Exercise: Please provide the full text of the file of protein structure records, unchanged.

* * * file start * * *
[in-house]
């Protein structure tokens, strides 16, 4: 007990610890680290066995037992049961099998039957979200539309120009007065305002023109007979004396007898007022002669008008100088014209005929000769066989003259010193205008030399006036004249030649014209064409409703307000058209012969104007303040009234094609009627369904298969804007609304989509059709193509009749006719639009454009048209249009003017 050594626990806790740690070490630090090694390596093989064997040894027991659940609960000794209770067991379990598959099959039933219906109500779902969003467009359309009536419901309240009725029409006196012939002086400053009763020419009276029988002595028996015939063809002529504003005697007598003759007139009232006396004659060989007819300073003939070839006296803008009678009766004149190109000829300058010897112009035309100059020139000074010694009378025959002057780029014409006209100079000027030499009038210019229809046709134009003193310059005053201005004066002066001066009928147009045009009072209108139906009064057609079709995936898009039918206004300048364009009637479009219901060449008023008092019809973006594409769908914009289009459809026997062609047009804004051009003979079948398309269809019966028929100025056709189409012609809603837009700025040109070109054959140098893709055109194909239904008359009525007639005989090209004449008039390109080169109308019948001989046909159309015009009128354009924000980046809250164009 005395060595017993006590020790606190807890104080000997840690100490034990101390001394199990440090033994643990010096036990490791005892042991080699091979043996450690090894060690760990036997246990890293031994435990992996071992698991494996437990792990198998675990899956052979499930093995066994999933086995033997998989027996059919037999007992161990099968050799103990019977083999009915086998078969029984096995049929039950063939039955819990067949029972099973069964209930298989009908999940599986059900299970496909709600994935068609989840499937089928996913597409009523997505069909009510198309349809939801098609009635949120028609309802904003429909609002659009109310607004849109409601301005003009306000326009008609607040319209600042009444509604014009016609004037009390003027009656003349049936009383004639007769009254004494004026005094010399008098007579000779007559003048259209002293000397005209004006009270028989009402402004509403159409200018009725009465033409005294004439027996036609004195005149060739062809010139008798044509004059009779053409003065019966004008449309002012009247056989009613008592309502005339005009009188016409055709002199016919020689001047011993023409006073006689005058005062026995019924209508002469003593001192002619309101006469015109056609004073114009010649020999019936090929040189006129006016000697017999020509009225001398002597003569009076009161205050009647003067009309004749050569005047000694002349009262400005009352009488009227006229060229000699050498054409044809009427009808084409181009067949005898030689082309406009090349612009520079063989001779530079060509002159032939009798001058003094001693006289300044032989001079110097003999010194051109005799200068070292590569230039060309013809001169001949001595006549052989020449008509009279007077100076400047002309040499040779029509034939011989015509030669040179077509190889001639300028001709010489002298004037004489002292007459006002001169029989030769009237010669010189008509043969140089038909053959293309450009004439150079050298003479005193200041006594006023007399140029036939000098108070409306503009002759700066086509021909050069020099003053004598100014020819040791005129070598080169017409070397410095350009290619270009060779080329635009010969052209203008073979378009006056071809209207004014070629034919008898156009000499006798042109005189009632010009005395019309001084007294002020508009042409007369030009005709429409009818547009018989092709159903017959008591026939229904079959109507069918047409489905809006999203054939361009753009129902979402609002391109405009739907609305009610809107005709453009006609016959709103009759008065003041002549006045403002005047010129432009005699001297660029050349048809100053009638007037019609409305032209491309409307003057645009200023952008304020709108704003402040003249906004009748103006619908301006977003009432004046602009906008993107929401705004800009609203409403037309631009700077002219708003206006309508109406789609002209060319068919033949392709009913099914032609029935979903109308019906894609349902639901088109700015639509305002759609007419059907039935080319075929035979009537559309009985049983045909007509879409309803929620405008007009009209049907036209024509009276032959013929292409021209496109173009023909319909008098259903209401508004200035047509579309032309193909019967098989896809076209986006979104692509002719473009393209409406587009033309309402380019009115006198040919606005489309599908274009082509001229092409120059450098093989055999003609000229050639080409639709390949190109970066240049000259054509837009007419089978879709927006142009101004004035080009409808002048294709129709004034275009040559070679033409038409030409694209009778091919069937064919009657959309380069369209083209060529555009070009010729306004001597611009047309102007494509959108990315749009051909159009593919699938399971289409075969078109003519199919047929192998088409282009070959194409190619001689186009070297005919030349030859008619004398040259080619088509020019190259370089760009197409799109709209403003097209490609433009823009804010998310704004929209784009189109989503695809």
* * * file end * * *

[in-house]
């Protein structure tokens, strides 16, 4: 007990610890680290066995037992049961099998039957979200539309120009007065305002023109007979004396007898007022002669008008100088014209005929000769066989003259010193205008030399006036004249030649014209064409409703307000058209012969104007303040009234094609009627369904298969804007609304989509059709193509009749006719639009454009048209249009003017 050594626990806790740690070490630090090694390596093989064997040894027991659940609960000794209770067991379990598959099959039933219906109500779902969003467009359309009536419901309240009725029409006196012939002086400053009763020419009276029988002595028996015939063809002529504003005697007598003759007139009232006396004659060989007819300073003939070839006296803008009678009766004149190109000829300058010897112009035309100059020139000074010694009378025959002057780029014409006209100079000027030499009038210019229809046709134009003193310059005053201005004066002066001066009928147009045009009072209108139906009064057609079709995936898009039918206004300048364009009637479009219901060449008023008092019809973006594409769908914009289009459809026997062609047009804004051009003979079948398309269809019966028929100025056709189409012609809603837009700025040109070109054959140098893709055109194909239904008359009525007639005989090209004449008039390109080169109308019948001989046909159309015009009128354009924000980046809250164009 005395060595017993006590020790606190807890104080000997840690100490034990101390001394199990440090033994643990010096036990490791005892042991080699091979043996450690090894060690760990036997246990890293031994435990992996071992698991494996437990792990198998675990899956052979499930093995066994999933086995033997998989027996059919037999007992161990099968050799103990019977083999009915086998078969029984096995049929039950063939039955819990067949029972099973069964209930298989009908999940599986059900299970496909709600994935068609989840499937089928996913597409009523997505069909009510198309349809939801098609009635949120028609309802904003429909609002659009109310607004849109409601301005003009306000326009008609607040319209600042009444509604014009016609004037009390003027009656003349049936009383004639007769009254004494004026005094010399008098007579000779007559003048259209002293000397005209004006009270028989009402402004509403159409200018009725009465033409005294004439027996036609004195005149060739062809010139008798044509004059009779053409003065019966004008449309002012009247056989009613008592309502005339005009009188016409055709002199016919020689001047011993023409006073006689005058005062026995019924209508002469003593001192002619309101006469015109056609004073114009010649020999019936090929040189006129006016000697017999020509009225001398002597003569009076009161205050009647003067009309004749050569005047000694002349009262400005009352009488009227006229060229000699050498054409044809009427009808084409181009067949005898030689082309406009090349612009520079063989001779530079060509002159032939009798001058003094001693006289300044032989001079110097003999010194051109005799200068070292590569230039060309013809001169001949001595006549052989020449008509009279007077100076400047002309040499040779029509034939011989015509030669040179077509190889001639300028001709010489002298004037004489002292007459006002001169029989030769009237010669010189008509043969140089038909053959293309450009004439150079050298003479005193200041006594006023007399140029036939000098108070409306503009002759700066086509021909050069020099003053004598100014020819040791005129070598080169017409070397410095350009290619270009060779080329635009010969052209203008073979378009006056071809209207004014070629034919008898156009000499006798042109005189009632010009005395019309001084007294002020508009042409007369030009005709429409009818547009018989092709159903017959008591026939229904079959109507069918047409489905809006999203054939361009753009129902979402609002391109405009739907609305009610809107005709453009006609016959709103009759008065003041002549006045403002005047010129432009005699001297660029050349048809100053009638007037019609409305032209491309409307003057645009200023952008304020709108704003402040003249906004009748103006619908301006977003009432004046602009906008993107929401705004800009609203409403037309631009700077002219708003206006309508109406789609002209060319068919033949392709009913099914032609029935979903109308019906894609349902639901088109700015639509305002759609007419059907039935080319075929035979009537559309009985049983045909007509879409309803929620405008007009009209049907036209024509009276032959013929292409021209496109173009023909319909008098259903209401508004200035047509579309032309193909019967098989896809076209986006979104692509002719473009393209409406587009033309309402380019009115006198040919606005489309599908274009082509001229092409120059450098093989055999003609000229050639080409639709390949190109970066240049000259054509837009007419089978879709927006142009101004004035080009409808002048294709129709004034275009040559070679033409038409030409694209009778091919069937064919009657959309380069369209083209060529555009070009010729306004001597611009047309102007494509959108990315749009051909159009593919699938399971289409075969078109003519199919047929192998088409282009070959194409190619001689186009070297005919030349030859008619004398040259080619088509020019190259370089760009197409799109709209403003097209490609433009823009804010998310704004929209784009189109989503695809």